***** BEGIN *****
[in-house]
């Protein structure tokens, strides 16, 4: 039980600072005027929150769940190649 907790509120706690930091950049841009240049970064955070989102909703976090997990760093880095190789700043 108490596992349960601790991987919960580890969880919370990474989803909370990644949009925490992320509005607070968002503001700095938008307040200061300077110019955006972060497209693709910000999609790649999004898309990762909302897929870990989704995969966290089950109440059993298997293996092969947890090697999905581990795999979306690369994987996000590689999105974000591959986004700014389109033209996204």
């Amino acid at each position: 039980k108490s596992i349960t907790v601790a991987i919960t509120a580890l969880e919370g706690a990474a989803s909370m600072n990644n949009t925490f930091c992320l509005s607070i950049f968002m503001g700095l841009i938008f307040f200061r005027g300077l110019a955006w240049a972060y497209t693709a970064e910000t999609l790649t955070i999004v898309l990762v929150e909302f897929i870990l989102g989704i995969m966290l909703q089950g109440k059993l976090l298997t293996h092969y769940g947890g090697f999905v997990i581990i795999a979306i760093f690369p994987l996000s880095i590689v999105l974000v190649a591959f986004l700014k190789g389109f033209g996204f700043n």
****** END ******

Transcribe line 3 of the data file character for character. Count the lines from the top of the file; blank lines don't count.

């Amino acid at each position: 039980k108490s596992i349960t907790v601790a991987i919960t509120a580890l969880e919370g706690a990474a989803s909370m600072n990644n949009t925490f930091c992320l509005s607070i950049f968002m503001g700095l841009i938008f307040f200061r005027g300077l110019a955006w240049a972060y497209t693709a970064e910000t999609l790649t955070i999004v898309l990762v929150e909302f897929i870990l989102g989704i995969m966290l909703q089950g109440k059993l976090l298997t293996h092969y769940g947890g090697f999905v997990i581990i795999a979306i760093f690369p994987l996000s880095i590689v999105l974000v190649a591959f986004l700014k190789g389109f033209g996204f700043n």